Purpose – The purpose of this study is to empirically examine the effect of commodity exports from Africa to China on the growth rate of per capita gross domestic product (GDP) after controlling for variables that have been found to be important determinants of economic growth. This study uses a panel of 23 African countries for the period of 2001-2011. Design/methodology/approach – The authors make use of a Barro-type empirical economic growth model which uses per capita GDP as the dependent variable. With regard to independent variables, the authors examine the China effect after controlling for variables that have been found to affect economic growth. To account for the China effect, we use the following three measures of trade with China: commodity export to China, commodity export to China relative to total export and commodity export to China relative to the world. The authors use panel data from 2001 to 2011. Findings – Results indicate that the magnitudes of the effect, while statistically significant, are not large enough to induce positive growth rates. The results also indicate that the magnitudes of the effects depend on the colonial origin of the African countries. Research limitations/implications – The data are limited to the 2001-2011 time frame because of data availability issues. This time frame does capture the era when China increased its trade with Africa. The choices of variables were also affected by data availability. However, the authors managed to find data on the main drivers of economic growth. Further research is needed to gain a more comprehensive analysis of the effects of commodity trade with China on Africa’s economy, given the partial character of the data set used in this study. Similarly, there is also a need for more detailed information on China’s trade activities. Practical implications – While the results of this study show an improvement in the per capita growth rate, the changes are not large enough to put African countries on a path to a sustained prosperity. African governments which trade with China should consider investing more in manufacturing, so that they create more jobs locally and benefit more from their exports. Social implications – The China–Africa relationship shows a small positive impact on societal well-being. Originality/value – To the best of the authors’ knowledge, none of the existing studies on China–Africa relations attempted to understand the impact of China’s economic activity on the standards of living of African residents, where standard of living is measured by economic growth. The current study aims to bridge this gap. This study complements existing studies and uses a data set and methodology that has not been used before on this issue.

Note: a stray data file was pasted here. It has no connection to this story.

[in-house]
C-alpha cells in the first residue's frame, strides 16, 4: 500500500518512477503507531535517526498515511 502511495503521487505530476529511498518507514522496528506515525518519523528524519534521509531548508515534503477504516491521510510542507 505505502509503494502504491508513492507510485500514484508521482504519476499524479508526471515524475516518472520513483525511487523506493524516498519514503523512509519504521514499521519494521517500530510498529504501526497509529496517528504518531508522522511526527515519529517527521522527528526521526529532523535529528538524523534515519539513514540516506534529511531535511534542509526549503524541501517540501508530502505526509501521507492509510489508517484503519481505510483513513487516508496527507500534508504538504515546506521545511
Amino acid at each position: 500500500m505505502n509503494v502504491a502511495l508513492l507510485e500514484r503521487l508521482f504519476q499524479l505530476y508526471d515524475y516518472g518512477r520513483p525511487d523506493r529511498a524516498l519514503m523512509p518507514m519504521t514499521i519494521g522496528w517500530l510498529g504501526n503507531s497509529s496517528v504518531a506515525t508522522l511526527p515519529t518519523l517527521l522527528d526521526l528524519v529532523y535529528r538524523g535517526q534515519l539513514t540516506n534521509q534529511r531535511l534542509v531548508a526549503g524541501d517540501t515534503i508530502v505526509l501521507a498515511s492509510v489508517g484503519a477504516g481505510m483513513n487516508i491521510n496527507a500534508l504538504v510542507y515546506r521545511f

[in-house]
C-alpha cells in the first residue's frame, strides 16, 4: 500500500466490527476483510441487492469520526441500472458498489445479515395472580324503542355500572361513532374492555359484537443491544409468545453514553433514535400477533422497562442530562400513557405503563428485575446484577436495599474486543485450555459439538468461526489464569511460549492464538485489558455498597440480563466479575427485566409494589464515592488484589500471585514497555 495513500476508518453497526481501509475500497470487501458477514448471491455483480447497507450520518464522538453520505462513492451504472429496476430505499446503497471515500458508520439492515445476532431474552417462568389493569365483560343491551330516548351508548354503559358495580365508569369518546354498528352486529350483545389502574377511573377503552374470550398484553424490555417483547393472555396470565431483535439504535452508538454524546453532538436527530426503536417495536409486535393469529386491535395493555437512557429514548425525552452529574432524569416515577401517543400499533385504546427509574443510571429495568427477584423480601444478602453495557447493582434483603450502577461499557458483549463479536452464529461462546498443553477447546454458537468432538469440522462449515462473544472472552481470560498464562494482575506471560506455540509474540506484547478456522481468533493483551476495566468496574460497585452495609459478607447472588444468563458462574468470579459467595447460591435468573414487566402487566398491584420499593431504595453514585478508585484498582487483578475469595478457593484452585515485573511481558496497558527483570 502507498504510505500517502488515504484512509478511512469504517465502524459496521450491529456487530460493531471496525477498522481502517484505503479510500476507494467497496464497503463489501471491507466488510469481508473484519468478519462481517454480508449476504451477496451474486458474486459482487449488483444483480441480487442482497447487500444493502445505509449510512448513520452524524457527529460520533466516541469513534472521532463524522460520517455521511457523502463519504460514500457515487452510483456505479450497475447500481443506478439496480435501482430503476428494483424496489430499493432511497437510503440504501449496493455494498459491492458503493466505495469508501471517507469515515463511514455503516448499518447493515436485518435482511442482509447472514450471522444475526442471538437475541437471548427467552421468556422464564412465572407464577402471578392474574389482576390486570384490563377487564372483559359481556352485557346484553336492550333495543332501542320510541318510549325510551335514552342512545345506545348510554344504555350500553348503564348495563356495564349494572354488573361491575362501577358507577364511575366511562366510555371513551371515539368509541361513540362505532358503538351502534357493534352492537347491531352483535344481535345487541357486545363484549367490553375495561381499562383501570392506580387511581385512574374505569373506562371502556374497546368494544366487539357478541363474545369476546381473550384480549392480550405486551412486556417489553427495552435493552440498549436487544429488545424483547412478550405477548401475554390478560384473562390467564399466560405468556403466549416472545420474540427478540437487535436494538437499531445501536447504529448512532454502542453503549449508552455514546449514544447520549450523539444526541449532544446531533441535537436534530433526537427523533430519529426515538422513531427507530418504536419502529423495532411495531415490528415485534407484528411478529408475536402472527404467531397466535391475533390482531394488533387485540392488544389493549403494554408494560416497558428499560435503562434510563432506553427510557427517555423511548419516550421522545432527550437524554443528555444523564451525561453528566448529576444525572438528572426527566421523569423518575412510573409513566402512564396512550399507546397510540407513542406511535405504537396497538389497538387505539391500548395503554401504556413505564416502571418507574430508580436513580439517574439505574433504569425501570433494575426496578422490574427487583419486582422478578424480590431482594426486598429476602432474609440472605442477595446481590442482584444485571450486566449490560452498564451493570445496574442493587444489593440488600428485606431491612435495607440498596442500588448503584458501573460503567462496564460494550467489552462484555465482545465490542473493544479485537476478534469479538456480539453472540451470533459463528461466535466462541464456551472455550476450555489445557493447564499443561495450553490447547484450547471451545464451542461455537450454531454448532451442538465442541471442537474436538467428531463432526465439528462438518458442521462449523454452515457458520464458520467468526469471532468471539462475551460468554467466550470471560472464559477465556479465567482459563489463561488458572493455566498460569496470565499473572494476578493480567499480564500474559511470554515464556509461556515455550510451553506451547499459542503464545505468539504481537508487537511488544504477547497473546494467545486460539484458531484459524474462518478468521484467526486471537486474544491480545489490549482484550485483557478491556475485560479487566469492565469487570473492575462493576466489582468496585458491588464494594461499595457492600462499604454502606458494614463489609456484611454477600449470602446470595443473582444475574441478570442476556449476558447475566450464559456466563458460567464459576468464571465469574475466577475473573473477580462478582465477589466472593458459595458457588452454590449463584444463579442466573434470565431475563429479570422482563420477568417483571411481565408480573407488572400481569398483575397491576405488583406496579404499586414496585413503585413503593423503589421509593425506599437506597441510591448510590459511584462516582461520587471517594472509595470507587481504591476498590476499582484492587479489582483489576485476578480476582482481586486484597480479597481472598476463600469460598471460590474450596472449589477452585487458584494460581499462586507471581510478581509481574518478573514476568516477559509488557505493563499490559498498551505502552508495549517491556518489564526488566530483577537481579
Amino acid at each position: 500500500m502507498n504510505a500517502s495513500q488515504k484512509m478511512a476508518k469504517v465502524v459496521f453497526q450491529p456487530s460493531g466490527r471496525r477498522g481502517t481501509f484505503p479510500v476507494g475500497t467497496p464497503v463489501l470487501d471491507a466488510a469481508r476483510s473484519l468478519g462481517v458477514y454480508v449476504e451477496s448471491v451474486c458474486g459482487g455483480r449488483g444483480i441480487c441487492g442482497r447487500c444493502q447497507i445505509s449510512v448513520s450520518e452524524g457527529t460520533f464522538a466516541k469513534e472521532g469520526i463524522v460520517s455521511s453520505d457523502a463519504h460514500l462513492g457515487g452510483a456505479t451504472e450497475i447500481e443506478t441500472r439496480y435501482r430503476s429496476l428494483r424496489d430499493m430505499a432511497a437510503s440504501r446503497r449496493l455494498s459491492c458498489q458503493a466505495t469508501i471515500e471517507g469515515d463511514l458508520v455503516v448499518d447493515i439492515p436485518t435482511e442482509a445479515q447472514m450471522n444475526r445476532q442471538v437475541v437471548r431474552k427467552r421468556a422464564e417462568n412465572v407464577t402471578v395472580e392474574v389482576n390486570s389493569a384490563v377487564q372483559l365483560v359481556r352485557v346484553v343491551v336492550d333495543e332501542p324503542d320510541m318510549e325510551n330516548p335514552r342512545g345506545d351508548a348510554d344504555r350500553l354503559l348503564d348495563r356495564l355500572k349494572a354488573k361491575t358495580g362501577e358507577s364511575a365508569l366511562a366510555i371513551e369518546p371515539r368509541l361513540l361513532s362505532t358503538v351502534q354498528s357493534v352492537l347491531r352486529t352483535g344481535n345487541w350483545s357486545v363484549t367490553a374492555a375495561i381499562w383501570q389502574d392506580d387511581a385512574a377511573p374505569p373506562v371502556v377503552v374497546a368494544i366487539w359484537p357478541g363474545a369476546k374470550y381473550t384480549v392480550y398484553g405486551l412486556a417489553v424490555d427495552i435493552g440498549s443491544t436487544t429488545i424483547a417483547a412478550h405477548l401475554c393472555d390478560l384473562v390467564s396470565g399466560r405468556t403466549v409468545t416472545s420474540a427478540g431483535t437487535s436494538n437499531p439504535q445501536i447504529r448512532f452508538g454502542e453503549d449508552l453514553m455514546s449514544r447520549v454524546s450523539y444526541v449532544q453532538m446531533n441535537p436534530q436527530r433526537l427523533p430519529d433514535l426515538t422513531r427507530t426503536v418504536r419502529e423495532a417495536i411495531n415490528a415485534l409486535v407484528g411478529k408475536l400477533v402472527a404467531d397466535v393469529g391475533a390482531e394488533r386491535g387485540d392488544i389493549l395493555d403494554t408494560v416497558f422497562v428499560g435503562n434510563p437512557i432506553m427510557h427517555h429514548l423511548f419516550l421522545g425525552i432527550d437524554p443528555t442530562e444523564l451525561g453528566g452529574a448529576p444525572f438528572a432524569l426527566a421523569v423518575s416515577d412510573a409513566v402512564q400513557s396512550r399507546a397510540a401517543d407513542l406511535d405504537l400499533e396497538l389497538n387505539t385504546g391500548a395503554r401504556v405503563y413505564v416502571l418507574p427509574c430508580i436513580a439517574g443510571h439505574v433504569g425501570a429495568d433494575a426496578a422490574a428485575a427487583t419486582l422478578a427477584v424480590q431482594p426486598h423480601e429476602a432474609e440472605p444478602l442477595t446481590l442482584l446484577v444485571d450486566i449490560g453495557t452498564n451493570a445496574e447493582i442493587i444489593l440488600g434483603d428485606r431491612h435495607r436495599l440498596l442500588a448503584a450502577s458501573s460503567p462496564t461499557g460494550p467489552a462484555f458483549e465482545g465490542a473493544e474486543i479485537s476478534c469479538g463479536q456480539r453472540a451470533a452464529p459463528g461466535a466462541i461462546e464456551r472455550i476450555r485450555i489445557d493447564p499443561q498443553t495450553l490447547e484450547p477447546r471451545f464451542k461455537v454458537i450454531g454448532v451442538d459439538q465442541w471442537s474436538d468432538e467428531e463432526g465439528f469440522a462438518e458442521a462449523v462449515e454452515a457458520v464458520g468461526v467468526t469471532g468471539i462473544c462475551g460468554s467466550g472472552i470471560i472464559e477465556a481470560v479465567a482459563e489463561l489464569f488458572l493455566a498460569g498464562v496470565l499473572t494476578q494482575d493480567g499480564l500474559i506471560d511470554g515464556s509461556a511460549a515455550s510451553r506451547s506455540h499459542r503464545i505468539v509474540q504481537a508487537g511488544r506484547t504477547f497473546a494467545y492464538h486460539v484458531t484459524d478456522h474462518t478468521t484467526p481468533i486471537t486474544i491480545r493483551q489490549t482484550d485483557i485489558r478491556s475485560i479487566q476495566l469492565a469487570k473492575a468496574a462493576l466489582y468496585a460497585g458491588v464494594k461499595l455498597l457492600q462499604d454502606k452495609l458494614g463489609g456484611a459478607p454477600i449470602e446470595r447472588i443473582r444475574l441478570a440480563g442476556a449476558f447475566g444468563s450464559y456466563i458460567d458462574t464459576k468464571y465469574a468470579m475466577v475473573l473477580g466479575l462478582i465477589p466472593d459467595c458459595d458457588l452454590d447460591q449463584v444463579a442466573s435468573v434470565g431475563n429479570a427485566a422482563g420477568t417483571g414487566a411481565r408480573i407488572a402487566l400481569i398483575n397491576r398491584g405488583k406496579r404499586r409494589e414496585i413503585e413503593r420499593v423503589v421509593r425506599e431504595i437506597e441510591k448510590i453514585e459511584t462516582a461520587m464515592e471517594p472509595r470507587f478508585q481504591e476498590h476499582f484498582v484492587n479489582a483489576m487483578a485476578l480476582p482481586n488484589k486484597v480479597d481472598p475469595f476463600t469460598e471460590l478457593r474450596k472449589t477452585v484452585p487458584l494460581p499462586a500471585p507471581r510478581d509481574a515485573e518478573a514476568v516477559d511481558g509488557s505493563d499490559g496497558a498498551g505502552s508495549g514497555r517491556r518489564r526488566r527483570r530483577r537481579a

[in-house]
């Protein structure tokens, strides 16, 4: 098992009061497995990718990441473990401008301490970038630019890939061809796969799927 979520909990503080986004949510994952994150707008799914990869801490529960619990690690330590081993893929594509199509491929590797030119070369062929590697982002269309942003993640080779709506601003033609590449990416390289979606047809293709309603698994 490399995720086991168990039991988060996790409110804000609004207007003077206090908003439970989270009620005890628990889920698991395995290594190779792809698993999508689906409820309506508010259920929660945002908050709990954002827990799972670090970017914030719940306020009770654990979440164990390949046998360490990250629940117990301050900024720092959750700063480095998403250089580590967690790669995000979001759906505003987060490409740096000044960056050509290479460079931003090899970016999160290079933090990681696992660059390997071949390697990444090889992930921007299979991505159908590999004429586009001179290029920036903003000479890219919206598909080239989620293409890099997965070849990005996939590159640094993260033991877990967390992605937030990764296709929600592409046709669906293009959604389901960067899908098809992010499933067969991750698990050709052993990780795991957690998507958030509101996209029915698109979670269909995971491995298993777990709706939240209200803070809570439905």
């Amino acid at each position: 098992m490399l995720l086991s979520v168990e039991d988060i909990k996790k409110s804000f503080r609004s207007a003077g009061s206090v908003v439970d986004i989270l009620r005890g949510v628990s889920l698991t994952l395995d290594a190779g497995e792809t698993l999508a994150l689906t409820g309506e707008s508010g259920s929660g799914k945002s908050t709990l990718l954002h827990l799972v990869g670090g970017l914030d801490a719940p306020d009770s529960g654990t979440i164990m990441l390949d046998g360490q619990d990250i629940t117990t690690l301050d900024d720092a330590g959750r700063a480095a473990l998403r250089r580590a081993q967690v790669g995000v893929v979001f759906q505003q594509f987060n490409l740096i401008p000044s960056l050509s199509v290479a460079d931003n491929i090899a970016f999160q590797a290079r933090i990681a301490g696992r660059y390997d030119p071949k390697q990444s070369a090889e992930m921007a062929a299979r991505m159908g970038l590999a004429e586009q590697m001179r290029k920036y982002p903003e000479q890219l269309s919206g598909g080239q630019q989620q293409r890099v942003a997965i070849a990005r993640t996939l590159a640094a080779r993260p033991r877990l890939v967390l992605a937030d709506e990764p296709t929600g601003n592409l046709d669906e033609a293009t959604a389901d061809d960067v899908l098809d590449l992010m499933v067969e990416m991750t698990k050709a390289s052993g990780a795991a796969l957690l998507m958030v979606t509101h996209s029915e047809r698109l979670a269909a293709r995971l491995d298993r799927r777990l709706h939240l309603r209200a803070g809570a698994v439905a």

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- China effect
- Commodity exports
- Economic growth
- Sub-Saharan Africa